HTML basic meta tags

Written by on Friday, September 5, 2008 21:02 - 0 Comments

HTML head, meta, title tags

The meta element, usually referred to as a meta tag, is where the information that defines a web page is stored.  These tags are the very first thing a server parses when the page is called for display, and they are also used by various spiders, such as those used by search engines to index a site.  These tags are important for imparting information about the title, content, and keywords used.

Meta tags may also be used to redirect a page, or instruct the server to refresh, or relaod, the page at given intervals.  It is important to note, however, that using a meta tag for page redirection is very clearly discouraged by the WC3, as well as by search engines.  In the root directory of your website is a file called .htaccess (note that the filename BEGINS with a period (.)), where redirection should be placed for a certain page, or even the whole site.  The .htaccess file is there specifically for the use of servers and Internet resident utilities such as spiders.  Using meta tags instead of .htaccess could very likely cause detrimental effects when encountered by search engines crawling the site.

Once, search engines depended on some meta tags for information about the page, specifically the description and keyword tags, but this has fallen out of popularity in recent years.  The reason it is not used frequently for search engine results is due to the overwhelming abuse of spammers, who would overpopulate the description and keyword tags with specific keywords in order to trick search engines into giving the page higher preference.  The result is that whether or not the meta tags are used by search engines is now in question. The best bet is to use the tags, and thereby cover yourself if they are used.

Below are the primary meta tags used to define a web page.  They should be placed between the <head> and </head> tags, known as the header area.  These are not an enitre list of meta tags, but are primary tags which are commonly used.  Other tags available include copyright, author, script-style, and others.

A complete list of HTML 4.01 meta tags can be found at the WC3 website:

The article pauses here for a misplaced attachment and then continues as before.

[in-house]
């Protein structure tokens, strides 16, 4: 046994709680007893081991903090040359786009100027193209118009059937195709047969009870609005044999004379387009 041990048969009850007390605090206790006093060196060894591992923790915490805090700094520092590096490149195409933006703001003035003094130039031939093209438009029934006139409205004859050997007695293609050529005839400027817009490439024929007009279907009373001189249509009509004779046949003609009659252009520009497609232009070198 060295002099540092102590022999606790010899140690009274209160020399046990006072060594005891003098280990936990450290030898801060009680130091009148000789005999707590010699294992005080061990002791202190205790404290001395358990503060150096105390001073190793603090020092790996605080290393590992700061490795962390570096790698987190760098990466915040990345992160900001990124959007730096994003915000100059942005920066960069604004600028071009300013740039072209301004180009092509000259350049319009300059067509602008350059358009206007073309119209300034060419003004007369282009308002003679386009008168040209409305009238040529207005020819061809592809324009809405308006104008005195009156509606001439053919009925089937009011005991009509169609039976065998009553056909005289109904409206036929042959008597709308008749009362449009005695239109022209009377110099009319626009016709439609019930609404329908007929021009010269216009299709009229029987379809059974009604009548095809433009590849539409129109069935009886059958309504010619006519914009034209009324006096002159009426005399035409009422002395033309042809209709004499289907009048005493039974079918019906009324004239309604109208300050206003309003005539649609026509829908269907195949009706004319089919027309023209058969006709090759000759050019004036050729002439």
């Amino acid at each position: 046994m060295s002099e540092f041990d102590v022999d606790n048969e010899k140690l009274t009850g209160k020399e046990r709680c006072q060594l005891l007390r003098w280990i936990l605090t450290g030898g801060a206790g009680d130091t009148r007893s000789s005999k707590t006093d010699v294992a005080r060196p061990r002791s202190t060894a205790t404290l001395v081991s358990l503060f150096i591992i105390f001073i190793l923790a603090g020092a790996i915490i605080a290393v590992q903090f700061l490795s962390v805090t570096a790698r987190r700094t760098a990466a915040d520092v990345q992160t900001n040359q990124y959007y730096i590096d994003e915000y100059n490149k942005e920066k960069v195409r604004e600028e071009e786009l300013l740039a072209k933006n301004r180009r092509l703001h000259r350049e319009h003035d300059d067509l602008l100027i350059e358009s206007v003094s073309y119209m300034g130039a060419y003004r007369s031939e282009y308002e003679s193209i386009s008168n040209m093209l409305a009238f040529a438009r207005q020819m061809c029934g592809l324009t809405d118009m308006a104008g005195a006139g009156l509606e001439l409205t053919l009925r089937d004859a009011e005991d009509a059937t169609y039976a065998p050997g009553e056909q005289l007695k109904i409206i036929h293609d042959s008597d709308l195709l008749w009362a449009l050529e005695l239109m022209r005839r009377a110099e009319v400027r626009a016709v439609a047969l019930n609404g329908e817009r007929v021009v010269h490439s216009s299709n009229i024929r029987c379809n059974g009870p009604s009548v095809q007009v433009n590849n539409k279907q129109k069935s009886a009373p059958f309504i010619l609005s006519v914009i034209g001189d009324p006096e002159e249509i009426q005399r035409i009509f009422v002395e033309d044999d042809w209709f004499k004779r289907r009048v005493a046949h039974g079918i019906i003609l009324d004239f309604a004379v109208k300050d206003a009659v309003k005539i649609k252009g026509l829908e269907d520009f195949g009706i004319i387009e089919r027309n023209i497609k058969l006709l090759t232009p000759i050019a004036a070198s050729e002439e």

The description tag
<meta name=”description” content=”Using HTML meta tags in website design”>
This tag is used to expressly define the content of the page being loaded.  It is often the information that is displayed in a search results page, but this is not as commonly done as it once was, as noted above.

The keywords tag
<meta name=”keywords” content=”HTML, meta tag, website design”>
The keywords tag lists the keywords that are given preference on page being loaded.  It is not reccomended to use more than 5 keyword phrases, separated by commas.

The security tag
<meta name=”security” content=”low”>
Tags of this sort are generally used internally, or for reference by the server the file resides on.  Using this tag is never a requirement for ordinary use.

The refresh tag
<meta http-equiv=”Refresh” content=”3;URL=”>
This tag is used to tell the user’s browser to reload the page after the specified number of seconds.  It’s use is not encouraged, but there are occasionally valid uses for it, such  as an embedded timer on the page which updates periodically.  Usually, this tag can be replaced in other ways, such as the use of javascript. Using an invalid date, such as “0”, instructs a reload each time the page loads, rather than using any cahced versions.

The target tag
<meta http-equiv=”Window-target” content=”_top”>
This tag is for specifying a window to be used in a frame layout.  It allows sending the contents to a particular target window frame.

The robots tag
<meta name=”robots” content=”noindex,follow”>
<meta name=”robots” content=”index,nofollow”>
<meta name=”robots” content=”noindex,nofollow”>
This tag can be very important.  It gives commands to robots (spiders) which crawl the site. in order they are listed here, the commands are “do not index, but follow the links”,”index the page, but do not follow the links”, and “do not index or follow the links”.  This allows a page some protection against various SEO pitfalls, such as having undesirable content included in a spider’s indexing a page, or following links from a page that would result in ill effects when processed by a search engine’s algorithms.

Example usage:
<meta name=”description” content=”Using HTML meta tags in website design”>
<meta name=”keywords” content=”HTML, meta tag, website design”>
<meta name=”security” content=”low”>
<meta http-equiv=”Refresh” content=”0;URL=”>
<meta name=”robots” content=”noindex,nofollow”>
This is the actual content of the page
</html> ')}

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